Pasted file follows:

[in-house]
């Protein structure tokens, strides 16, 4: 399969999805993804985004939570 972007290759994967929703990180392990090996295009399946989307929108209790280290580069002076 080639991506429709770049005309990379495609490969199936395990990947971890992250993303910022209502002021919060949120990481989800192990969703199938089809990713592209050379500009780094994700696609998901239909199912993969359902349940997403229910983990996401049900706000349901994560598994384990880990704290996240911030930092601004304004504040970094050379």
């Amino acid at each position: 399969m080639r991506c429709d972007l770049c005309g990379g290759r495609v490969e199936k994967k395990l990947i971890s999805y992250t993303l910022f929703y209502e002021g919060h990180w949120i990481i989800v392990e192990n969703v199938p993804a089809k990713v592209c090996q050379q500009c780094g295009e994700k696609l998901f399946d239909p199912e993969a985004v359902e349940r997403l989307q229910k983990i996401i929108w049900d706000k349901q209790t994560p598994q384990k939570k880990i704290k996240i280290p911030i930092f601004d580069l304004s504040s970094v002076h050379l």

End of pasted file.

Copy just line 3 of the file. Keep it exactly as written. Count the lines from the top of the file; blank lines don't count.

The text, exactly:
């Amino acid at each position: 399969m080639r991506c429709d972007l770049c005309g990379g290759r495609v490969e199936k994967k395990l990947i971890s999805y992250t993303l910022f929703y209502e002021g919060h990180w949120i990481i989800v392990e192990n969703v199938p993804a089809k990713v592209c090996q050379q500009c780094g295009e994700k696609l998901f399946d239909p199912e993969a985004v359902e349940r997403l989307q229910k983990i996401i929108w049900d706000k349901q209790t994560p598994q384990k939570k880990i704290k996240i280290p911030i930092f601004d580069l304004s504040s970094v002076h050379l």